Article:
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Alaska House bill seeks highest level of state protection for Kuskokwim River

Gillnet fishing on the Kuskokwim River near Aniak.
Dave Cannon
Gillnet fishing on the Kuskokwim River near Aniak.

A bill recently introduced in the Alaska House by Rep. CJ McCormick (D-Bethel) calls for increased protections for the Kuskokwim River in line with federal Clean Water Act standards.

If passed, HB 357 could lead to the Kuskokwim River being designated as “outstanding national resource water,” also commonly referred to as Tier 3 designation. The designation aligns with federal Clean Water Act standards, prohibiting any new activities or expansion of existing activities that change water quality in any way.

According to the state, this has the potential to restrict a range of activities, including but not limited to motorboat traffic, the construction of septic systems and landfills, road construction, and resource extraction.

But McCormick said that the bill is aimed at ensuring long-term protection for the river and is not intended to restrict the activities of communities living along it.

“I’ve heard a lot of the concerns, but I can assure a lot of folks it’s not necessarily changing anything,” McCormick said. “It’s just ensuring that our water stays clean. So any sort of traffic that’s on the river right now, that’ll stay as it is.”

McCormick said that that even if the bill fails to move forward, he sees it as a conversation starter for the region.

“We’ll see where the bill goes, but I’m hoping at minimum it’s just a platform for folks from the Kuskokwim River to kind of get on the record and express some things that they felt like they haven’t really been able to,” McCormick said.

Tier 3 designation for the Kuskokwim River would be a first for Alaska waterways. Numerous other states and tribal entities have enacted the designations for portions of their waterways. In December 2023, Washington state approved its first-ever Tier 3 designations for several rivers.

While HB 357 doesn’t currently have a companion bill in the Alaska Senate, another bill, HB 95, does. That bill, introduced by Rep. George Rauscher (R-Sutton), would put the power to designate a body of water as Tier 3 in the hands of the Alaska Legislature.

While the responsibility for designating Tier 3 waters currently falls on the Alaska Department of Environmental Conservation (ADEC), the agency has, as yet, been unwilling to exercise that authority. Six bodies of water in the state have been nominated for Tier 3 designation – all are still pending.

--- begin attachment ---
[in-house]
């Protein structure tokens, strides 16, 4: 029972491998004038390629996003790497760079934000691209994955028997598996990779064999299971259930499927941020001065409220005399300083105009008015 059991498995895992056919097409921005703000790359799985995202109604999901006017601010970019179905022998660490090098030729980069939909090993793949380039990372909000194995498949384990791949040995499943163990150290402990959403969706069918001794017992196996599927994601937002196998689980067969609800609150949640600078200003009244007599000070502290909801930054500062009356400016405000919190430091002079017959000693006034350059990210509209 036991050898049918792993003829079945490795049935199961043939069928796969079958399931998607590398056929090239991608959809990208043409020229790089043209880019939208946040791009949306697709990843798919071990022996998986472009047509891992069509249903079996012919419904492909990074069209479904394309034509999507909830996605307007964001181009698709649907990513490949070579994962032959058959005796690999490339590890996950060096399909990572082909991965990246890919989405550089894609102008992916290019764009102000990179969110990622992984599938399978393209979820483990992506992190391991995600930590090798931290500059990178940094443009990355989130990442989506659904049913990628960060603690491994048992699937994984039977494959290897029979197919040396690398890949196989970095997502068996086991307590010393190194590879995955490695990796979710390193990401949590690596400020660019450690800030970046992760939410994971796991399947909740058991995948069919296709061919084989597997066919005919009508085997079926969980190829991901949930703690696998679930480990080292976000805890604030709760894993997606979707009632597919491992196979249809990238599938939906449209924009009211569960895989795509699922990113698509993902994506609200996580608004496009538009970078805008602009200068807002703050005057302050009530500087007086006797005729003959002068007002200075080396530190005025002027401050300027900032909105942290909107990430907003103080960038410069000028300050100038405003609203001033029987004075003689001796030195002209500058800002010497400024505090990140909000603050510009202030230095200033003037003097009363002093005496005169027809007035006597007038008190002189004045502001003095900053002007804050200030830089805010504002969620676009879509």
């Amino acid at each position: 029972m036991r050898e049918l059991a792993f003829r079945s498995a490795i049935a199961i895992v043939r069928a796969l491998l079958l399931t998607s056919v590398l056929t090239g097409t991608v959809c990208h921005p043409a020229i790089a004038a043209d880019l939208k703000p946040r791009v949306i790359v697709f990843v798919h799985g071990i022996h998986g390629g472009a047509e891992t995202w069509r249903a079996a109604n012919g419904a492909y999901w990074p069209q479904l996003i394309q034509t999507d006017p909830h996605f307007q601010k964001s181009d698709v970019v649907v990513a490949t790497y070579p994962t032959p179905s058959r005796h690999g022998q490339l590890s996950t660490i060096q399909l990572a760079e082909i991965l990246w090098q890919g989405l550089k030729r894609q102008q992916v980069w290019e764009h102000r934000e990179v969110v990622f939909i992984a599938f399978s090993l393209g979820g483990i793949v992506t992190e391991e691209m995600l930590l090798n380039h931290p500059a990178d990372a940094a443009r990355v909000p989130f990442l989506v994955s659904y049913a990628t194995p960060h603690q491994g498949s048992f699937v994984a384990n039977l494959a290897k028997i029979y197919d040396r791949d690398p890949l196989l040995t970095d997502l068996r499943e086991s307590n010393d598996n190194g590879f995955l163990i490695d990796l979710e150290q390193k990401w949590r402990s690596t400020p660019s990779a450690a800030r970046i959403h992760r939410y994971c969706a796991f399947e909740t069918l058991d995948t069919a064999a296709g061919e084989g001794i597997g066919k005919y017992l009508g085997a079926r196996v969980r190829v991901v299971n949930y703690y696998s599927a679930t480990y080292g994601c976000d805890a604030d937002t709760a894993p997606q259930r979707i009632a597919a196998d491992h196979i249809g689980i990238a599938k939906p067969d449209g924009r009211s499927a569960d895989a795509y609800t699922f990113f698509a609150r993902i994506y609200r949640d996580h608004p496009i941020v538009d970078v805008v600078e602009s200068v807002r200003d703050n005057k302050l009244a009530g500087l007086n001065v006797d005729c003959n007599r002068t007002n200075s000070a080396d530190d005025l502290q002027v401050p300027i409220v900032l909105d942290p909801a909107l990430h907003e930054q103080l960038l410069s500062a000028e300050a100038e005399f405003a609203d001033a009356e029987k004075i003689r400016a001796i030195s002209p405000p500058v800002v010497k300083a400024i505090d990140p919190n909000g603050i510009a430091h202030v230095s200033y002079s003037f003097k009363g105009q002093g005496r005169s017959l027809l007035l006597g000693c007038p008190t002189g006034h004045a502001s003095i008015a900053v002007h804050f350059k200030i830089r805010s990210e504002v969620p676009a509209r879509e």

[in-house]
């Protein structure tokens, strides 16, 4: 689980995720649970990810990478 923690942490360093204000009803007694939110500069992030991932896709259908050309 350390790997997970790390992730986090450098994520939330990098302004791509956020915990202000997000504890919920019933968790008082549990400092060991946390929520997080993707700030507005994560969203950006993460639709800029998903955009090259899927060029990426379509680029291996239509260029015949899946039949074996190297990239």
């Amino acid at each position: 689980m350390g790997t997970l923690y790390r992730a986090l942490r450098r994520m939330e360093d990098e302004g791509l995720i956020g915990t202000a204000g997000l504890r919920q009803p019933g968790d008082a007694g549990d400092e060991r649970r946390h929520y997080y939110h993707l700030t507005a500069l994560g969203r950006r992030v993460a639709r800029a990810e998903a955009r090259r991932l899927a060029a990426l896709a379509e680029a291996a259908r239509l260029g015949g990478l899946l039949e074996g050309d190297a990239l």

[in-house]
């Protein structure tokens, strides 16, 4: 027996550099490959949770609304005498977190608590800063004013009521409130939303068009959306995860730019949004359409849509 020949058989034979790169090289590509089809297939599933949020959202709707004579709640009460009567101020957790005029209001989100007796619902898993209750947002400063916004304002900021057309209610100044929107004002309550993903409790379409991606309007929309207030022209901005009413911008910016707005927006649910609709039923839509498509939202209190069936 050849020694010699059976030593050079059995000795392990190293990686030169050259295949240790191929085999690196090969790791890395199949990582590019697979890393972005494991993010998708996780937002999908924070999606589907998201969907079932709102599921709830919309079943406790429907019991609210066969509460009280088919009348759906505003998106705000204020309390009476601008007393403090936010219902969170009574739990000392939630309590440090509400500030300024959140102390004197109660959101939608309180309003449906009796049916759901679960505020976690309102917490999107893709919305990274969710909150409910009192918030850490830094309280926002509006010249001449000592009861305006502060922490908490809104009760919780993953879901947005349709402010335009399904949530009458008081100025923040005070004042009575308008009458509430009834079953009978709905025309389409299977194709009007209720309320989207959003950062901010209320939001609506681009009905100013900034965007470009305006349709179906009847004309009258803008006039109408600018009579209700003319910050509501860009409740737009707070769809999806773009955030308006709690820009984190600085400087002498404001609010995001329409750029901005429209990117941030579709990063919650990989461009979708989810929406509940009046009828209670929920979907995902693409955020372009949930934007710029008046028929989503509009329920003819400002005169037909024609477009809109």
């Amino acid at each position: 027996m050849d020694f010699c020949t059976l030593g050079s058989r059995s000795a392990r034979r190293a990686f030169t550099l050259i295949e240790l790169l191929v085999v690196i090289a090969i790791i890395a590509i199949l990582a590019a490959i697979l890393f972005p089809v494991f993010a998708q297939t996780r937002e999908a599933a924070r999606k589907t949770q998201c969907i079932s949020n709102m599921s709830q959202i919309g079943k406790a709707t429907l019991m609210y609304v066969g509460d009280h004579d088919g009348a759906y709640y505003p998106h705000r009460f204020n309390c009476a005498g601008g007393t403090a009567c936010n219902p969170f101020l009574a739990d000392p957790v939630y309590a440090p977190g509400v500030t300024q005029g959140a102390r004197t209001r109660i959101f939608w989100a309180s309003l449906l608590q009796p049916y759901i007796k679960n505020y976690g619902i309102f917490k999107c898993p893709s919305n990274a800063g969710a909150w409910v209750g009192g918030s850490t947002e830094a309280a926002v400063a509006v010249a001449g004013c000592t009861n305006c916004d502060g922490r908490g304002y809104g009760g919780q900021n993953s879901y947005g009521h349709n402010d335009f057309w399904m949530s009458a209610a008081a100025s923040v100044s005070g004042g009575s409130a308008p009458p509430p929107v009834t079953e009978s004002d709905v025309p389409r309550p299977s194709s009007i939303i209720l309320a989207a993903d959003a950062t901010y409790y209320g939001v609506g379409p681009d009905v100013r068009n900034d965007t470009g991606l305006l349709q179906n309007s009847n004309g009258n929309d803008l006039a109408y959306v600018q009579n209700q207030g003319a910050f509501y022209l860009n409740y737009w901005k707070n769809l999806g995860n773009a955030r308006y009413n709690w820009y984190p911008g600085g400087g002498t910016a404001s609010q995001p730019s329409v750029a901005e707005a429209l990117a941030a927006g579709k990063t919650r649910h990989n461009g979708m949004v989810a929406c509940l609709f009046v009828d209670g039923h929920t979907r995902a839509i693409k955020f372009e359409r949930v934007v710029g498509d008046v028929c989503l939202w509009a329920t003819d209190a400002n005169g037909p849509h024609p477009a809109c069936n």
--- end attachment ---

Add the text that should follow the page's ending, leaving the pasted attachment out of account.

If the state is unable to come up with a formal designation process, the federal Environmental Protection Agency (EPA) has authority to impose its own Tier 3 process on Alaska, though the state has previously said this is unlikely to occur. Former ADEC commissioner Jason Brune wrote in 2019 that informal conversations with federal regulators suggested “the guidance DEC has in place mitigates this risk.”

Gene McCabe, the acting director of the Alaska Division of Water, insists that there is a need for a legislative process.

“The department has asserted all along, it does not have the authority to designate a Tier 3 water body and that authority lies in the Legislature,” McCabe said.

Multiple bills throughout multiple state administrations have attempted to settle the Tier 3 issue. In response to public outcry, in 2016, then-Gov. Bill Walker walked back an attempt to give the Legislature final authority, calling for further dialog with tribes and stakeholders.

In the years that have followed, tribes and conservationists have generally called out attempts to give authority to lawmakers as politicizing what should be a science-based decision-making process.

On the other side, industry advocates like the Resource Development Council for Alaska have called for legislative control. The group says that Tier 3 designations have the potential to become a tool for anti-development interests and strongly supports current bills to give authority to the Legislature.

All of this puts HB 357 in an awkward position. Rep. McCormick insists that his bill is not taking aim at industry and is simply intended to preserve the Kuskokwim River for future generations.

“I don't think I would introduce something that would be anti-development, that would be really kind of self-sabotaging,” McCormick said. “The overall effort here is just to make sure that Kuskokwim stays clean.”

While the bill to protect the Kuskokwim River is unlikely to solve the complex and divisive issue of Tier 3 designation in Alaska, it could ultimately give the Yukon-Kuskokwim Delta a greater voice in the conversation.

According to the state, waterways currently nominated for Tier 3 designation include:

  • Bristol Bay
  • Teejindrik (Chandalar) River
  • Draanjik (Black) River
  • Chilkat River
  • Koktuli River
  • Yakutat Forelands
Evan Erickson is a reporter at KYUK who has previously worked as a copy editor, audio engineer and freelance journalist.
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